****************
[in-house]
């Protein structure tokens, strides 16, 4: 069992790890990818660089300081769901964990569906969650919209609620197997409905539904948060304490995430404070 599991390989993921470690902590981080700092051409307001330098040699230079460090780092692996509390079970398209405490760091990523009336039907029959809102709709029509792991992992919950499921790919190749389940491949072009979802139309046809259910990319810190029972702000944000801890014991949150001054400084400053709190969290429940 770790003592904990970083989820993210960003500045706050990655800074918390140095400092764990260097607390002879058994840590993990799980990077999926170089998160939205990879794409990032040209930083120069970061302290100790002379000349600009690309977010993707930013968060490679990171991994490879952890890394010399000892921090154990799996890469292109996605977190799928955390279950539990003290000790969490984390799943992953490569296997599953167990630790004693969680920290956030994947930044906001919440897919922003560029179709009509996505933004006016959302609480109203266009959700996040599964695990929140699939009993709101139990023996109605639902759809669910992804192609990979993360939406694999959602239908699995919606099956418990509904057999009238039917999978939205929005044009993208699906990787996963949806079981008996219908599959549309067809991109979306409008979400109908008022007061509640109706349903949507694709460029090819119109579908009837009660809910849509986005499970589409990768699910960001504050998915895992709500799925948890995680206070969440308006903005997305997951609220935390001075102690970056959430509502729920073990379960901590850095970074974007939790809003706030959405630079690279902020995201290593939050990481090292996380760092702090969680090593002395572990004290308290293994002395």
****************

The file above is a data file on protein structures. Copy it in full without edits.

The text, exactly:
[in-house]
């Protein structure tokens, strides 16, 4: 069992790890990818660089300081769901964990569906969650919209609620197997409905539904948060304490995430404070 599991390989993921470690902590981080700092051409307001330098040699230079460090780092692996509390079970398209405490760091990523009336039907029959809102709709029509792991992992919950499921790919190749389940491949072009979802139309046809259910990319810190029972702000944000801890014991949150001054400084400053709190969290429940 770790003592904990970083989820993210960003500045706050990655800074918390140095400092764990260097607390002879058994840590993990799980990077999926170089998160939205990879794409990032040209930083120069970061302290100790002379000349600009690309977010993707930013968060490679990171991994490879952890890394010399000892921090154990799996890469292109996605977190799928955390279950539990003290000790969490984390799943992953490569296997599953167990630790004693969680920290956030994947930044906001919440897919922003560029179709009509996505933004006016959302609480109203266009959700996040599964695990929140699939009993709101139990023996109605639902759809669910992804192609990979993360939406694999959602239908699995919606099956418990509904057999009238039917999978939205929005044009993208699906990787996963949806079981008996219908599959549309067809991109979306409008979400109908008022007061509640109706349903949507694709460029090819119109579908009837009660809910849509986005499970589409990768699910960001504050998915895992709500799925948890995680206070969440308006903005997305997951609220935390001075102690970056959430509502729920073990379960901590850095970074974007939790809003706030959405630079690279902020995201290593939050990481090292996380760092702090969680090593002395572990004290308290293994002395």